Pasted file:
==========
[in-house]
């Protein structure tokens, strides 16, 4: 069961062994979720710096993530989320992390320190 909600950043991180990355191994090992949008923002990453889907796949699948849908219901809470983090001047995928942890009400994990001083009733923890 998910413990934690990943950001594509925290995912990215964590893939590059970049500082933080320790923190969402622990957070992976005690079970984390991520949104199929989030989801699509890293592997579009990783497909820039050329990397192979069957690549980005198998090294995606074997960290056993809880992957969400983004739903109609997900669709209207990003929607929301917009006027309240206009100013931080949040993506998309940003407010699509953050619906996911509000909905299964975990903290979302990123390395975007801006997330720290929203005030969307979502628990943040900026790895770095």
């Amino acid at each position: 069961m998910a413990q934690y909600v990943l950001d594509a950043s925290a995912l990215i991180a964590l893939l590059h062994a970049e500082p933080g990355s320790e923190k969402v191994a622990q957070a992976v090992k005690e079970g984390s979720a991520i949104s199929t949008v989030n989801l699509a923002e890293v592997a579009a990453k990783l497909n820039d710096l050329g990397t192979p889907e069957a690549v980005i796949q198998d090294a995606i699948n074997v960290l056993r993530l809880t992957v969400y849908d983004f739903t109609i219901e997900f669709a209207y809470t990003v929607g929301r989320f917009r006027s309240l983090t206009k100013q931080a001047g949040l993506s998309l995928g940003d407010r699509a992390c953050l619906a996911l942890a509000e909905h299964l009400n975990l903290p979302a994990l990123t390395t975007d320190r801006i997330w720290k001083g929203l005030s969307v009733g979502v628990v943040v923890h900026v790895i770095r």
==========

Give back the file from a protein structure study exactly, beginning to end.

[in-house]
């Protein structure tokens, strides 16, 4: 069961062994979720710096993530989320992390320190 909600950043991180990355191994090992949008923002990453889907796949699948849908219901809470983090001047995928942890009400994990001083009733923890 998910413990934690990943950001594509925290995912990215964590893939590059970049500082933080320790923190969402622990957070992976005690079970984390991520949104199929989030989801699509890293592997579009990783497909820039050329990397192979069957690549980005198998090294995606074997960290056993809880992957969400983004739903109609997900669709209207990003929607929301917009006027309240206009100013931080949040993506998309940003407010699509953050619906996911509000909905299964975990903290979302990123390395975007801006997330720290929203005030969307979502628990943040900026790895770095």
């Amino acid at each position: 069961m998910a413990q934690y909600v990943l950001d594509a950043s925290a995912l990215i991180a964590l893939l590059h062994a970049e500082p933080g990355s320790e923190k969402v191994a622990q957070a992976v090992k005690e079970g984390s979720a991520i949104s199929t949008v989030n989801l699509a923002e890293v592997a579009a990453k990783l497909n820039d710096l050329g990397t192979p889907e069957a690549v980005i796949q198998d090294a995606i699948n074997v960290l056993r993530l809880t992957v969400y849908d983004f739903t109609i219901e997900f669709a209207y809470t990003v929607g929301r989320f917009r006027s309240l983090t206009k100013q931080a001047g949040l993506s998309l995928g940003d407010r699509a992390c953050l619906a996911l942890a509000e909905h299964l009400n975990l903290p979302a994990l990123t390395t975007d320190r801006i997330w720290k001083g929203l005030s969307v009733g979502v628990v943040v923890h900026v790895i770095r």